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“THERE ARE lies, damned lies—and statistics!” And one of the damnedest lies—which, I hasten to add, shouldn’t be blamed on statistics—involves the confusion of “causality” with “correlation.” This shows up in sociology, economics, politics and even, lamentably enough, in science.
A book reviewed in Science, 5 April 2013, addresses this. Here, I add my own comments as well.
Wheelan’s book discusses topics of a first-year statistics course—median, variance, regression analysis—with examples from real life, as opposed to sock drawers. The Science reviewer, Evelyn J. Lamb, commends Wheelan’s common thread of skepticism, good advice for many of us confronted with masses of data.
Lamb notes that statistics can never prove causality. Which is a good jumping-off point for discussing the difference between the latter and correlation.
As the word suggests, correlation implies a relationship between sets of data—and nothing more.
By contrast, again as the word suggests, causality implies a very specific relationship—namely, one of cause and effect, of “if one thing, then the other.”
Here’s an example that’s also part of sociologic folklore: There’s excellent correlation between the salaries of teachers in a school district and that district’s sales of alcohol.
Amusing though it might be to imagine all those sotted educators, the truth likely is otherwise: Both teacher salaries and alcohol sales are logical effects of a school district’s affluence.
Here’s a more subtle example cited in Naked Statistics: Are test scores at a high school consistently rising because the teachers and principal are unusually effective? Or are the worst students dropping out and thus skewing the sample?
On a similar theme of data sampling, the late (and politically liberal) theater critic Pauline Kael is credited with saying, likely apocryphally, “Nixon couldn’t have won. I don’t know anyone who voted for him.”
Wheelan also cites a 1936 poll in Literary Digest that predicted Republican Alf Landon would beat incumbent Democrat Franklin Delano Roosevelt. In its favor, the poll had a huge sample, 10 million people. However, they were all subscribers who owned both automobiles and telephones—not exactly typical folks in 1936.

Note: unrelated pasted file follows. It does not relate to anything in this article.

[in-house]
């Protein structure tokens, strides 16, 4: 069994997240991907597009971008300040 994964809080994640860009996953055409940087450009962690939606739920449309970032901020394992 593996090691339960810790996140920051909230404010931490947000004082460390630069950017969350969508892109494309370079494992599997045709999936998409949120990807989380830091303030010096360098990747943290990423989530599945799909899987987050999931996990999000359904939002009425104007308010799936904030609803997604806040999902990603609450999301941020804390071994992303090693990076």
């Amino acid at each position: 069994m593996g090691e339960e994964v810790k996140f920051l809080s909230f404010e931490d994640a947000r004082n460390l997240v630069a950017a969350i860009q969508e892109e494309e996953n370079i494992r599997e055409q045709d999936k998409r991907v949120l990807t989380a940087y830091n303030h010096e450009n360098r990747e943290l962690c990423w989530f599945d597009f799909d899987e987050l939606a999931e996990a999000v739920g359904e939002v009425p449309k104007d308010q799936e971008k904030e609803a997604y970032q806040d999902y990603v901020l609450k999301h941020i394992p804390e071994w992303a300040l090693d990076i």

Wheelan comments, “As polls with good samples get larger, they get better, since the margin of error shrinks. As polls with bad samples get larger, the pile of garbage just gets bigger and smellier.”
The quality of the sample is important. I recall an example within the data bank of climate research: It’s said that, compared with pre- and post-war values, average daily temperatures rose during World War II.
Global warming generated by all the hostilities? No. Digging into the data revealed that—because of wartime blackout restrictions—there were skewed numbers of daylight readings and fewer taken during inherently cooler nighttime.
There’s also “cherry picking,” of selecting non-representative elements of data that just happen to corroborate one’s argument.
Even if the data are robust, correlation is just a starting point of an investigation. Is there any cause/effect taking place? Can common sense bolster—or discard—such a cause/effect relationship? Is there a mechanism that explains the causality? Or is more study warranted before proposing a cause/effect relationship?
The 1 March 2013 issue of Science has a news item, a mini-essay and a technical report on climate research. Briefly, changes in the concentration of atmospheric CO2 and surface air temperature are closely related; that is, they’re highly correlated. However, as cited in Science, temperature can influence atmospheric CO2 as well as be influenced by it.
The science of global warming isn’t “over.” Science never is. ds
© Dennis Simanaitis, SimanaitisSays.com, 2013